Android Lollipop 5.1.1 built from scratch

Its that time of year again.  Another fresh build straight off the VM machine.  Check it:

AOSP Lollipop 5.1.1 screengrab

AOSP Lollipop 5.1.1 screengrab

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RGB LED Controller and Node: Part 2 – Electronic Parts and PCB Hardware

Here is part 2 where I show off the parts and PCB for the RGB LED Project:

Here are some additional pictures:

I designed the PCB (printed circuit board) using Eagle CAD. I don’t own a reflow oven so its all hand soldiered using through hole parts.

The controller and node make use of the Atmel’s ATmega328p for their microprocessors. Both are running at 8 mHz. I added space on the PCB for a crystal but the software runs fine at 8 mHz. (Shrug) The Controller and Node communicate with each other using Digi International XBee modules. The ATmega328p and XBees are powered at 3.3 volts.   Power is provided by either a nine volt battery or an external power supply through the DC barrel jack.

I program the nodes using an AVR Dragon. This is the best tool around for AVRs. It supports serial/parallel/high voltage programming.  Its been a lifesaver.  I’ve screwed up  the fuse settings in development and with some quick wiring the AVR Dragon can do high voltage programming and recover the chip. Best investment EVER! (Laugh)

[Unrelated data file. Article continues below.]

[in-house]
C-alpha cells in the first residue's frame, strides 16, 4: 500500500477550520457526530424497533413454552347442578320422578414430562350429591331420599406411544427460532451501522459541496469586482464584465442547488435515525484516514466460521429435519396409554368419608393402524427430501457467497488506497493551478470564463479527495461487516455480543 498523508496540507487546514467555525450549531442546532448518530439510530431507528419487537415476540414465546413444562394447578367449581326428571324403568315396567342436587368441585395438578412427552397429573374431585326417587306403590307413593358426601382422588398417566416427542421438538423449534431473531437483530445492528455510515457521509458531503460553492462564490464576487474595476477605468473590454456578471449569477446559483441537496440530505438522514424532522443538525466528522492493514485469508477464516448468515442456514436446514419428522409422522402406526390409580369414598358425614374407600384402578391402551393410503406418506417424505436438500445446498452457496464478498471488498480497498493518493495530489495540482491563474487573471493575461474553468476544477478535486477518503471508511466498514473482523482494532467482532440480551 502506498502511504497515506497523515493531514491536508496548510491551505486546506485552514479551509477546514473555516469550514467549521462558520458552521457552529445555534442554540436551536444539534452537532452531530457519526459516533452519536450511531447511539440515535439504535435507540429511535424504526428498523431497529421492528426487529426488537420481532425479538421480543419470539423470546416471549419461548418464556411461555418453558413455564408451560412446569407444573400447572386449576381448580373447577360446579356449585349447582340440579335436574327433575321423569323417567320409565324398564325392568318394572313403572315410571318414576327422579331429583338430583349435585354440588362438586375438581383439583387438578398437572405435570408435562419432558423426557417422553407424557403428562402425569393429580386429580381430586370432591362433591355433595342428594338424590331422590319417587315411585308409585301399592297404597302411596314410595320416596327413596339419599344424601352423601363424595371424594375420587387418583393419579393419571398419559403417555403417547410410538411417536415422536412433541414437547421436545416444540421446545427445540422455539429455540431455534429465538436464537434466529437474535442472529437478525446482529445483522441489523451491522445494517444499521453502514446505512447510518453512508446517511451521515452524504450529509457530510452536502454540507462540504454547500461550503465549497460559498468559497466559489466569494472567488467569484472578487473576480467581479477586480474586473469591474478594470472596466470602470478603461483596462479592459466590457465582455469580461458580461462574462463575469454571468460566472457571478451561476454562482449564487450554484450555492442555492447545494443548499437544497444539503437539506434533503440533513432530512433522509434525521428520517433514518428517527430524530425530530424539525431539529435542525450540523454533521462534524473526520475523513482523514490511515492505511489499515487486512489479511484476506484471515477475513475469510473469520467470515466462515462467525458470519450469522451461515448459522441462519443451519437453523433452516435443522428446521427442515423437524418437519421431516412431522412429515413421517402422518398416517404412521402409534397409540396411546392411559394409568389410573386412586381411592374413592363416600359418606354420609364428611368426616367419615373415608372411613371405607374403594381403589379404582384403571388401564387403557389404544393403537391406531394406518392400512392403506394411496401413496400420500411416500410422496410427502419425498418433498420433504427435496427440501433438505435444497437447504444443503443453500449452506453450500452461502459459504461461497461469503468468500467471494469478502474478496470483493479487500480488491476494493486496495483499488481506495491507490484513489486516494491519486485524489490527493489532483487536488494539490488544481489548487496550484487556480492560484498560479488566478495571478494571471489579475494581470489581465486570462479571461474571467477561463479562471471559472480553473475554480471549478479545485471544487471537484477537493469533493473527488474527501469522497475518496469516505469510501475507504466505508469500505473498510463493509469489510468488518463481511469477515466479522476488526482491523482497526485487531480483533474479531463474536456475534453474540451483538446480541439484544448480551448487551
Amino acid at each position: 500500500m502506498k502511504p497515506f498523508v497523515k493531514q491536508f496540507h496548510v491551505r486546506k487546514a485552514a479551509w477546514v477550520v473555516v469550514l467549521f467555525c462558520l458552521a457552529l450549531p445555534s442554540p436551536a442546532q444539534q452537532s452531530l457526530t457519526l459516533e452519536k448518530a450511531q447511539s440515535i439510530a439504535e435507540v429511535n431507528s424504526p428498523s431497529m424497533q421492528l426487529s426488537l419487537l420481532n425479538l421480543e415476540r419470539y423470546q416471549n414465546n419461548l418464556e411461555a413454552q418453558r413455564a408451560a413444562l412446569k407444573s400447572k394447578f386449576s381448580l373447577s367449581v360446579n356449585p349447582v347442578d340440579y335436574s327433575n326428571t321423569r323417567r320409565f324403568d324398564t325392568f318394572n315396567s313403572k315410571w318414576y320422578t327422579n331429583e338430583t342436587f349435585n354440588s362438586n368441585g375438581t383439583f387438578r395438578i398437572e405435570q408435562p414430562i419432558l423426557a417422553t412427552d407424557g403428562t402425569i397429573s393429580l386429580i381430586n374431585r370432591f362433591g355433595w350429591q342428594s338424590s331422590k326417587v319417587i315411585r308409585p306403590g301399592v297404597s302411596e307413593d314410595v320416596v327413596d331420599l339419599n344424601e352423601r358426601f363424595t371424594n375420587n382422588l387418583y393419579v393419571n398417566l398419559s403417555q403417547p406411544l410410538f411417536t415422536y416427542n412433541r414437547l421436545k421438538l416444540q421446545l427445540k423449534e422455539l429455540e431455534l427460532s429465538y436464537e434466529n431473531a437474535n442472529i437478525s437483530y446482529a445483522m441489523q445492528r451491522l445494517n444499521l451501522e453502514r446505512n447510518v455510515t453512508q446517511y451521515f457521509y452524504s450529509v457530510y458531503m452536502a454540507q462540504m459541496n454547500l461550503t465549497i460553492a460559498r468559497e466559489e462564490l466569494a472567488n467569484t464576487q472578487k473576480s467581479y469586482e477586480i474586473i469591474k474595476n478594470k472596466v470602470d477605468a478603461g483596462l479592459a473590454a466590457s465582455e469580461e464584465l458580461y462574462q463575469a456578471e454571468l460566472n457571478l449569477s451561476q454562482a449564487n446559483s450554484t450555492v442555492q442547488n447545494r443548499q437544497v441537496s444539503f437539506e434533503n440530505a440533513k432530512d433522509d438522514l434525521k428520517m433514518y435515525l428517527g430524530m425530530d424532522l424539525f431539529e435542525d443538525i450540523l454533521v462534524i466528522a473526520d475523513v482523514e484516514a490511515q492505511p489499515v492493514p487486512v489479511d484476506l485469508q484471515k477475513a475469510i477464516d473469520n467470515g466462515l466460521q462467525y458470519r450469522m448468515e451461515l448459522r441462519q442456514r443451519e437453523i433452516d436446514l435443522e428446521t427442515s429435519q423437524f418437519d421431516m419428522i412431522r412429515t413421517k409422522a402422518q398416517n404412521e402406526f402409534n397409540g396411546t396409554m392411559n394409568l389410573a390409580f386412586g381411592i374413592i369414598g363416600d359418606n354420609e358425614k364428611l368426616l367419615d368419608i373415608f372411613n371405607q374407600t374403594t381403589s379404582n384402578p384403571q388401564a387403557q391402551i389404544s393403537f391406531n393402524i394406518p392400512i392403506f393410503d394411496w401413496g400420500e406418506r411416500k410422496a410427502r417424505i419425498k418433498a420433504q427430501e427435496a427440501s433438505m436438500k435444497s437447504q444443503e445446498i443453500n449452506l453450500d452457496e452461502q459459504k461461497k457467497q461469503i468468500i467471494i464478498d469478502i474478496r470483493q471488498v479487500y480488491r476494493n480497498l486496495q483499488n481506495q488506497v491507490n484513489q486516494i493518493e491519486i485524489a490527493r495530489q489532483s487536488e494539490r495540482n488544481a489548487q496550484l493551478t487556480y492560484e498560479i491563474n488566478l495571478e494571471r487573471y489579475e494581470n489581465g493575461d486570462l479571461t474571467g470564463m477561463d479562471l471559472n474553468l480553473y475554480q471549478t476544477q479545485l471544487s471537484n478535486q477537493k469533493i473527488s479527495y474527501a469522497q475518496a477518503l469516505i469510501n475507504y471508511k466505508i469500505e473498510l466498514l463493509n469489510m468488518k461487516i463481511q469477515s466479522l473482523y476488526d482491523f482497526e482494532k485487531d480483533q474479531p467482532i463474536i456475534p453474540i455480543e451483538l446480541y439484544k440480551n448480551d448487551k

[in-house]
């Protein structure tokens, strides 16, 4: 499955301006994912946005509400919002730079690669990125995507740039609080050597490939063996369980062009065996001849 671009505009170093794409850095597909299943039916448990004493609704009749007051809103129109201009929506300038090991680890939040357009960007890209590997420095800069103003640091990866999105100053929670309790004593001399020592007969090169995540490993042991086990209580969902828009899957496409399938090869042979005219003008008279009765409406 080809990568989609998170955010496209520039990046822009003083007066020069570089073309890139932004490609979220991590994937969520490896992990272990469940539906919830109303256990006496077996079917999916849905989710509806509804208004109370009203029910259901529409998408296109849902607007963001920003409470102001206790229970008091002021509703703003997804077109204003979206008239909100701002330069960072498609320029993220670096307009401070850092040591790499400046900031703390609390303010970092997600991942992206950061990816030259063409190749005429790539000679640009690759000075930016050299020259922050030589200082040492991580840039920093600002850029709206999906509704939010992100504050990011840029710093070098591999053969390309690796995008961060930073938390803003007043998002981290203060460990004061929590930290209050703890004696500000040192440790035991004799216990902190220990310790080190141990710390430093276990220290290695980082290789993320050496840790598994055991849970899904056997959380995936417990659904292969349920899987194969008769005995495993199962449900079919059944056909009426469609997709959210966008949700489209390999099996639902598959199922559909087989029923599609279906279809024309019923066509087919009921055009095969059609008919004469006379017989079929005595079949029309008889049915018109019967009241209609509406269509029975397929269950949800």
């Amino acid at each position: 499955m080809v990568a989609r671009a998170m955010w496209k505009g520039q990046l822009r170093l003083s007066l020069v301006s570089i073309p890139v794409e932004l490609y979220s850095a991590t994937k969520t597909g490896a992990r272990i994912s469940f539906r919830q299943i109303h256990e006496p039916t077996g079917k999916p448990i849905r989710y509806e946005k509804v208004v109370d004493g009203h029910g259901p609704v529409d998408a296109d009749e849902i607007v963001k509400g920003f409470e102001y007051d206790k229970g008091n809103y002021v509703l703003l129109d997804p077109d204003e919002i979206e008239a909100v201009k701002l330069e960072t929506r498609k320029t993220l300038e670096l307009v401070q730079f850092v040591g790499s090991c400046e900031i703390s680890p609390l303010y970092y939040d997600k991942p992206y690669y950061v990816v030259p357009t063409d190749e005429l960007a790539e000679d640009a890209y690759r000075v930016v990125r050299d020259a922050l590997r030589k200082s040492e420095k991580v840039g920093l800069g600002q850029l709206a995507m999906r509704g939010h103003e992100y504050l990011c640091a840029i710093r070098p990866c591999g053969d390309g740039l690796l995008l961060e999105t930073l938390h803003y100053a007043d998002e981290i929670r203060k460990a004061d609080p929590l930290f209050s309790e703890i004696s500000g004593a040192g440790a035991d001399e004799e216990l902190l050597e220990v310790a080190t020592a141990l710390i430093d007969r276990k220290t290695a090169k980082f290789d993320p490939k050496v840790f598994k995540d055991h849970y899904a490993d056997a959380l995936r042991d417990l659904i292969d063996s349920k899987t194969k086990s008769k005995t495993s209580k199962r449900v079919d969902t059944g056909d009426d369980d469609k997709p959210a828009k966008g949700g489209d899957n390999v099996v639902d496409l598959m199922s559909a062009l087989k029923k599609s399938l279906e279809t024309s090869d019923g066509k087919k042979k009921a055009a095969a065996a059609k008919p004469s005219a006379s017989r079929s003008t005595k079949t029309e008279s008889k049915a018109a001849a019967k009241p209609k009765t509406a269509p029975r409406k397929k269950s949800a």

The parts are all through hole, I order them mostly through Digikey. There’s an art to picking parts. I don’t know if I’ve mastered it yet. (Laugh) I order 10 of these or 20 of those and I get the oddest shaped packages in the mail. Most of these parts were meant to be fed into pick and place machines so they come in “tube” packaging and they have to put it in a box  that wont fold, spindle or mutilate the contents.  Its interesting to see what shape box I’ll get in the mail.

I hope you enjoyed this video. This is part 2 in a series where I will talk about the RGB LED Controller and Node Project.

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RGB LED Controller and Node: Part 1 – Hardware and Software Demo

Here is a project I’ve been working on for a while. It is a RGB LED Controller and Node. Here is a short demo of the finished product:

This was a challenging project to put together.  The goal of this product is to adjust the color of a RGB LED remotely using a controller.  As you can see from the video I believe I’ve succeeded.  This is the first video in a series.  I will go through the software, hardware and enclosure aspects of this product in addition I will discuss what went right and what went wrong and future plans.  I hope you will watch and enjoy the videos.

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Android Lollipop 5.0 built from scratch

My Nexus 5 died. (Bad phone. BAD!) And its time to rebuild the Android baseline from scratch anyway so here it is. Lollipop 5.0 from scratch. Flashed on my backup Nexus 4.

Android Lillipop "About Screen" screenshot

Android Lillipop “About Screen” screenshot

Nothing like a fresh rebuild with the latest and a successful flash. (Cracks knuckles) Nice!

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Android Kit Kat 4.4.2 built from scratch

I develop on a Mac and I recently did an update to my Ubuntu Virtual Machine and … of course it hanged on reboot. (sigh) So, nuked it, reinstalled Ubuntu 12.04, install the latest patches, install the android toolchain etc etc. Downloaded the Kit Kat android-sdk-4.4.2_r1 branch, install the Nexus 4 vendor binaries, build and behold, success!